Desertification is a serious threat to arid and semiarid environments which cover 40% of the global land surface and are populated by approximately 1 billion humans. Of the 588 million acres (238 million hectares) that make the total land area of Algeria, 200 million are natural deserts, 20 million represent the steppe regions threatened by desertification.
During The War of Independence, between 1954 and 1962, Algeria’s forest heritage had suffered serious damage as a result of the French occupation army’s aerial bombardments.
In a program launched in 1970 by Saïd Grim and backed by President Houari Boumediene, the past forty years have seen a reforestation program of the vast steppe of Algeria to counter desertification.
Today ‘The Green Dam’ (also called ‘The Green Wall’ and ‘alsadu al’akhdar aljazayiriu’ in Arabic) covers an area of 930 mi (1500 km) by 12 mi (20 km): or 7.5 million acres (3 million hectares).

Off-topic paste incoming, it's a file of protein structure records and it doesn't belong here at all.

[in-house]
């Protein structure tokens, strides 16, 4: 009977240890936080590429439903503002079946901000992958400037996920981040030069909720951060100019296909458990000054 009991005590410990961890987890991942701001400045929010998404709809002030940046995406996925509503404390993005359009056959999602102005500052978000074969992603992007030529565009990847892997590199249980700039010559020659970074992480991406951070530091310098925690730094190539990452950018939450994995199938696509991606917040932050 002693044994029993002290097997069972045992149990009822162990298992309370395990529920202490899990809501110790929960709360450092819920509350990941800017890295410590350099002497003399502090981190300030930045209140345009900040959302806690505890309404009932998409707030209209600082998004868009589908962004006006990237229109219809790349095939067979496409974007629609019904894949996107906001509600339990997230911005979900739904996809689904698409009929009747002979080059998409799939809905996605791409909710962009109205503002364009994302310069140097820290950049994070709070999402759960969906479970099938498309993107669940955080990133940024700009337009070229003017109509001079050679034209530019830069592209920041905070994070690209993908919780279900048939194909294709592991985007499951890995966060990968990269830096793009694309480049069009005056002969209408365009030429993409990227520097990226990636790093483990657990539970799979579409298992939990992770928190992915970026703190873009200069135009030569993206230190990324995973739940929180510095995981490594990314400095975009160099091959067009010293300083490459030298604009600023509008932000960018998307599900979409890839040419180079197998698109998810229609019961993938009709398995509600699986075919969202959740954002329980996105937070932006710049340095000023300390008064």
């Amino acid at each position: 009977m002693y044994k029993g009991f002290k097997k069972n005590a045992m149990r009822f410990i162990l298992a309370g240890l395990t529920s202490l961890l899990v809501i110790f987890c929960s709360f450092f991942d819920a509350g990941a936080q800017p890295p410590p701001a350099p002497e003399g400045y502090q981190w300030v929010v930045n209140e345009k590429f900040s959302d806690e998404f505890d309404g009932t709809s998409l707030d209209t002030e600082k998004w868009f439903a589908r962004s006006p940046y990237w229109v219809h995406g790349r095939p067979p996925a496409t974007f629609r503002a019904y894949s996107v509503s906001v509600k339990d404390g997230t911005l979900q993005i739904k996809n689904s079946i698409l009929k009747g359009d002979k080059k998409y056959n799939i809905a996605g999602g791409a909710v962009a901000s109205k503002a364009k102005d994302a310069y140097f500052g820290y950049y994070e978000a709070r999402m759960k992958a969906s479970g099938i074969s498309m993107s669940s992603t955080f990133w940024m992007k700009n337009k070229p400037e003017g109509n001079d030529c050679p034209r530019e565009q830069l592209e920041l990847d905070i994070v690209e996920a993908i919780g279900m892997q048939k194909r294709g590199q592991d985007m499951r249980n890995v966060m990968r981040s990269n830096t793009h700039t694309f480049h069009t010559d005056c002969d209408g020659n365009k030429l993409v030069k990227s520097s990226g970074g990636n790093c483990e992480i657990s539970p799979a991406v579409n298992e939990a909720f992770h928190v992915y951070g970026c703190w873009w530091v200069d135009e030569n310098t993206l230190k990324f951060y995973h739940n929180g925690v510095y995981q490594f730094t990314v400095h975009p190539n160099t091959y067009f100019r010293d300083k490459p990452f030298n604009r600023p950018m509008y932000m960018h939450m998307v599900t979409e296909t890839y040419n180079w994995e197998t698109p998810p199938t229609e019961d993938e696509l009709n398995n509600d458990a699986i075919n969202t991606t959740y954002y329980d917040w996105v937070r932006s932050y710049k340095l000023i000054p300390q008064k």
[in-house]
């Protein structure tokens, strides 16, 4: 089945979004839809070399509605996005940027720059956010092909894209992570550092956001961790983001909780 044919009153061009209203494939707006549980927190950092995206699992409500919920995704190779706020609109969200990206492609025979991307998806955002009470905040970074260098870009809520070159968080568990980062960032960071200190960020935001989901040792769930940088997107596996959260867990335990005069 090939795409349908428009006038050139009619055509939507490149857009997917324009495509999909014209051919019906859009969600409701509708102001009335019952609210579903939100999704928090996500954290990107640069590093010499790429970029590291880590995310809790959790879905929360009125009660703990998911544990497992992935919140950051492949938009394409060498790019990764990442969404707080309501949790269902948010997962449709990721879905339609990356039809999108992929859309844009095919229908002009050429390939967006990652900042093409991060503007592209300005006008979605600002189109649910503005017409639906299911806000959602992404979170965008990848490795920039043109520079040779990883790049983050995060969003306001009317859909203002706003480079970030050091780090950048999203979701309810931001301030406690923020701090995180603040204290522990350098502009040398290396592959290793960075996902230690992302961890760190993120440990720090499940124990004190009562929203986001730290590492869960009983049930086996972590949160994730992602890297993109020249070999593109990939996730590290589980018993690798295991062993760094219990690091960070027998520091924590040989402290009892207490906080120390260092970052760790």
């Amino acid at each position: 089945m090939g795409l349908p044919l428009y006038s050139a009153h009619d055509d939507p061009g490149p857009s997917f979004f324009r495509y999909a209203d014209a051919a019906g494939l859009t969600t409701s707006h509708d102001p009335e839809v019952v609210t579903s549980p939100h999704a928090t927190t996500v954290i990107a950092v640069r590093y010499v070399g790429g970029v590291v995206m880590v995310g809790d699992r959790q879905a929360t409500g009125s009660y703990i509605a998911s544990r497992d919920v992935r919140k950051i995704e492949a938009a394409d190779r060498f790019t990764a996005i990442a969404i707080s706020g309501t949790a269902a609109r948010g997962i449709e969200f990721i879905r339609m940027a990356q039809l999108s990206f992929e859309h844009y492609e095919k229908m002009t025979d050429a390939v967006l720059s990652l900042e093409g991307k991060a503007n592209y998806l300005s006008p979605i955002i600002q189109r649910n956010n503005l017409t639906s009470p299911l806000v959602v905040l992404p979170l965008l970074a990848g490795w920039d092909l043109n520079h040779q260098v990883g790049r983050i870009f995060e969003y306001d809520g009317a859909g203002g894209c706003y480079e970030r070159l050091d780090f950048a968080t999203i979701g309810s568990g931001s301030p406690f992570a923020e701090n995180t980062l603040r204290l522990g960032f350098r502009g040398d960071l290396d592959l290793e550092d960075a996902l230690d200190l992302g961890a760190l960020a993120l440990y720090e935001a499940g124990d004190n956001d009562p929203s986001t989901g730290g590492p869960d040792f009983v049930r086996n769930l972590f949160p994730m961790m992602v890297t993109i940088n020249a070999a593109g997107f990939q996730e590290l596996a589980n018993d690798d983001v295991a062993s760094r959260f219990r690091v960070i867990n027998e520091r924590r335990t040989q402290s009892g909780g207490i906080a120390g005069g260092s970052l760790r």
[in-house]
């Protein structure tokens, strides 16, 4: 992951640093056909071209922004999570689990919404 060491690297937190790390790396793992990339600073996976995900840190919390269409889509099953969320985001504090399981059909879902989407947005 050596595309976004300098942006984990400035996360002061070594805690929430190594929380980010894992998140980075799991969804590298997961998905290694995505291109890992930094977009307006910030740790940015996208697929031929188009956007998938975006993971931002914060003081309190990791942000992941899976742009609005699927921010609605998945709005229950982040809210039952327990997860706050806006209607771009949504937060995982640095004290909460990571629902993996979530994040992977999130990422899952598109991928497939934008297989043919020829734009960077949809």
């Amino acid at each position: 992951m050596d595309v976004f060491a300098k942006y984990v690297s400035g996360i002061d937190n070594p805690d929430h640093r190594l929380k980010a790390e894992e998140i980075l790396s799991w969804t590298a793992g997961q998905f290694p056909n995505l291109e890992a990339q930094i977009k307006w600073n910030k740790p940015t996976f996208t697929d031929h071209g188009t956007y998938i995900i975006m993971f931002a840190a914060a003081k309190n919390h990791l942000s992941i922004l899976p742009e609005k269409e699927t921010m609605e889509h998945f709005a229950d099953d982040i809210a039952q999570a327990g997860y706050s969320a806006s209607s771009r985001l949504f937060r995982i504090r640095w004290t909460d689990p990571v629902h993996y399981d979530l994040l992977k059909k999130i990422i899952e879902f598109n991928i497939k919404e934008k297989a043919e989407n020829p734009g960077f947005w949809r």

Driving back the desert is an ongoing task, though. A study on the rehabilitation and extension of the Dam was launched in 2012, an action plan was proposed in 2016, meetings and workshops held in 2018.
In 2019, Ethiopia, in the Horn of Africa, claimed to have planted 4 billion trees in three months. The Green Legacy Initiative was championed by the country’s Nobel peace prize-winning Prime Minister, Abiy Ahmed.
The highlight was on 29 July when Ethiopians across the country turned out to help with planting 350 million tree seedlings over a 12-hour period. They gave a very precise number – 353,633,660 trees planted that day. A further 1.3 billion seedlings were grown, but not planted.
The Gambia, which is one of the poorest countries in western Africa, launched a large project to restore 10,000 hectares (25,000 acres) of forests, mangroves, and savannas, using climate-resilient tree and shrub species.
The six-year project will be implemented in four of The Gambia’s seven regions, and aims to make over 57,000 people more resilient to the negative effects of climate change. Of these people 11,550 will benefit directly, and 46,200 indirectly.
Discover solution 12: carbon free aluminium smelting that could eliminate the equivalent of 7 million tons of GHG emissions
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